Signal transduction in lemon seedlings in the hypersensitive response against Alternaria alternata: Participation of calmodulin, G-protein and protein kinases

Ximena Ortega, Rubén Polanco, Patricia Castañeda, Luz M. Perez

Research output: Contribution to journalReview articlepeer-review

11 Citations (Scopus)

Abstract

The development of an effective hypersensitive response (HR) in any plant system relies, not only in their gene composition and expression, but also on an effective and rapid signal transduction system. Lemon seedlings induce the phenylpropanoid pathway, which results in the de novo biosynthesis of the phytoalexin scoparone, as part of the hypersensitive response against Alternaria alternata. In order to elucidate some of the signaling elements that participate in the development of HR in lemon seedlings, we used several compounds that are known as activators or inhibitors of signal transduction elements in plants or in animal cells. Lemon seedlings treated either with cholera toxin or with phorbol 12-myristate 13-acetate (PMA), in the absence of A. alternata induced phenylalanine ammonia-lyase (PAL, E. C. 4.3.1.5) and the synthesis of scoparone, suggesting the participation of a G-protein and of a serine/threonine kinase, respectively, in signal transduction. The use of trifluoperazine (TFP), W-7, staurosporine, lavendustin A or 2,5-dihydroximethyl cinnamate (DHMC) prevented PAL induction as well as scoparone biosynthesis in response to the fungal inoculation, thus allowing us to infer the participation of Calmodulin (CaM), of serine/threonine and of tyrosine protein kinases (TPK) for signal transduction in Citrus limon in response to A. alternata.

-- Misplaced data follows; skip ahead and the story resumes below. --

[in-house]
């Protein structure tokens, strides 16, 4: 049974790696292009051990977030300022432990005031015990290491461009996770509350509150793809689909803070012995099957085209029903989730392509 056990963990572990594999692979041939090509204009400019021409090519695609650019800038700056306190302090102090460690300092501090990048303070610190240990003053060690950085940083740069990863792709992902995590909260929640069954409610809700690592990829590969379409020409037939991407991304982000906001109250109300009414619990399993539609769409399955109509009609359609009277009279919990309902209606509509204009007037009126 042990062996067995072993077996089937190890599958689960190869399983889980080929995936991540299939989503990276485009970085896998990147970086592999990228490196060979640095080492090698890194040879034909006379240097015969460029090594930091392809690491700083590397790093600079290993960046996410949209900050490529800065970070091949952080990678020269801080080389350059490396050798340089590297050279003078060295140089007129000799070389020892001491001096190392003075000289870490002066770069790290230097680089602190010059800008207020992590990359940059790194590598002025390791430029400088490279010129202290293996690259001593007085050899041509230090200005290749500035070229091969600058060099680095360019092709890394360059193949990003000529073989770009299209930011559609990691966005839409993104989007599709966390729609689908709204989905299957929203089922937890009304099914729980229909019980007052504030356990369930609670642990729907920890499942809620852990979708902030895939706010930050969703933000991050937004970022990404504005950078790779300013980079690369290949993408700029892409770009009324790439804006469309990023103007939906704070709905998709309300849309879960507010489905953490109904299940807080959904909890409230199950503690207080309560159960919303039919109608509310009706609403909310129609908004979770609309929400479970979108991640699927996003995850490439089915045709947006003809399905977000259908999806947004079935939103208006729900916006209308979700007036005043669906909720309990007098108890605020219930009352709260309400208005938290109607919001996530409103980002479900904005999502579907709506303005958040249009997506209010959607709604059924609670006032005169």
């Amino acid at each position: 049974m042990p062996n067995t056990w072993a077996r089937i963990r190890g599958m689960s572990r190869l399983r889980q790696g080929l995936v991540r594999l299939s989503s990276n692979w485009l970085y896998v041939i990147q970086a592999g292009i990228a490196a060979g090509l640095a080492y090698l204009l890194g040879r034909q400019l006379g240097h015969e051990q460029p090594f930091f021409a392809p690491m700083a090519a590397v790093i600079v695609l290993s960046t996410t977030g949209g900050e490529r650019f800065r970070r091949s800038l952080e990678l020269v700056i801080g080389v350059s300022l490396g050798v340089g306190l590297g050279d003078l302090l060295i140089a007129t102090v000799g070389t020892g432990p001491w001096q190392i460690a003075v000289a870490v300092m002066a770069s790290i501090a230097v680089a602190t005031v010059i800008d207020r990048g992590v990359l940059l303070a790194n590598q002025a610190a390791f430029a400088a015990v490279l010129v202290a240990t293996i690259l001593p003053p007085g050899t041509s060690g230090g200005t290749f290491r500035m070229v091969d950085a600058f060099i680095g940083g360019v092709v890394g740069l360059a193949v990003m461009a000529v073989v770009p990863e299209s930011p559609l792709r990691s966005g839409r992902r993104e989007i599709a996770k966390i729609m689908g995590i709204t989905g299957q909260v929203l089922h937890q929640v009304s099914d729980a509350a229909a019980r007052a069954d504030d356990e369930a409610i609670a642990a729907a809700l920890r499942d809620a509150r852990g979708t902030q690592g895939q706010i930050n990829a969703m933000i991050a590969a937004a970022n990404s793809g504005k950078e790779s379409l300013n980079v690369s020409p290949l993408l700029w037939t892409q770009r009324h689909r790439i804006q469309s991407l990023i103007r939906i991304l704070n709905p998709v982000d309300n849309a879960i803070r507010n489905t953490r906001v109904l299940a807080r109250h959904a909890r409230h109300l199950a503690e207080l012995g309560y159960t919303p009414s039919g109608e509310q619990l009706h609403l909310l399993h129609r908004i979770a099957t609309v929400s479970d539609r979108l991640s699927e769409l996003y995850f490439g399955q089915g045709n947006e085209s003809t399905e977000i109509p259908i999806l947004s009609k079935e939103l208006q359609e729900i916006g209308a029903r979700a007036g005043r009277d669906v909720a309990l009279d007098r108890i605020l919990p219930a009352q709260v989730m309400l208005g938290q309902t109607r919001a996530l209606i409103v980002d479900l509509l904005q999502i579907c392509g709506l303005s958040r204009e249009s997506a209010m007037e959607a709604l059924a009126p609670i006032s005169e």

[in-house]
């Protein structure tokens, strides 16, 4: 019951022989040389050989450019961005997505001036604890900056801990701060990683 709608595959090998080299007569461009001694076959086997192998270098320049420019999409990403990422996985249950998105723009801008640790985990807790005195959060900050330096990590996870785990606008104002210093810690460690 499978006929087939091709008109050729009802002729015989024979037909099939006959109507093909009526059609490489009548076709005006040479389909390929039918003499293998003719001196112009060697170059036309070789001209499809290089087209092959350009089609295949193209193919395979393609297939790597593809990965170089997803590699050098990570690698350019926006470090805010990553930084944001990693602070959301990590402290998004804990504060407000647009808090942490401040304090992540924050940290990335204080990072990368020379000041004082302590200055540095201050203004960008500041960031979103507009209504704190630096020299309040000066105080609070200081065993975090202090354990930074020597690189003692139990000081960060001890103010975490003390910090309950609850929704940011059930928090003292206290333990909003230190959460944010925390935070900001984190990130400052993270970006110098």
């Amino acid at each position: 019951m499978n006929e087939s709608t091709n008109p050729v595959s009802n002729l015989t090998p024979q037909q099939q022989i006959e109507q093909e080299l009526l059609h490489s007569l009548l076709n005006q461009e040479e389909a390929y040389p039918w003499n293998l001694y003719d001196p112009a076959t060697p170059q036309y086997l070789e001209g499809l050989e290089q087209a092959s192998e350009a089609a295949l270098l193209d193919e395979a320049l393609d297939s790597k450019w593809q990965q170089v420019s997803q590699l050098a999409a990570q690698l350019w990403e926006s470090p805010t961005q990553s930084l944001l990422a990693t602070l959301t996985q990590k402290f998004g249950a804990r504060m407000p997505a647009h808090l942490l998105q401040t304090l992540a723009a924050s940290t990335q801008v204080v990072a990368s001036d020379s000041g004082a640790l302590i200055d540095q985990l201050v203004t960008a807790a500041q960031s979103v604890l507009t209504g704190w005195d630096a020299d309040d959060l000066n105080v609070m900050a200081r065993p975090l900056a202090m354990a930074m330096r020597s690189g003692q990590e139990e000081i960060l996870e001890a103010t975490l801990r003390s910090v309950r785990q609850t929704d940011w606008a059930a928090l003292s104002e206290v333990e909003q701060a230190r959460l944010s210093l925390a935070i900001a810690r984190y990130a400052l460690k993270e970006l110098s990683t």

Original languageEnglish
Pages (from-to)373-383
Number of pages11
JournalBiological Research
Volume35
Issue number3-4
DOIs
Publication statusPublished - 2002

Keywords

  • Alternaria alternata
  • Citrus limon
  • Hypersensitive response
  • Signal transduction

ASJC Scopus subject areas

  • Biochemistry, Genetics and Molecular Biology(all)
  • Agricultural and Biological Sciences(all)

Fingerprint

Dive into the research topics of 'Signal transduction in lemon seedlings in the hypersensitive response against Alternaria alternata: Participation of calmodulin, G-protein and protein kinases'. Together they form a unique fingerprint.

Cite this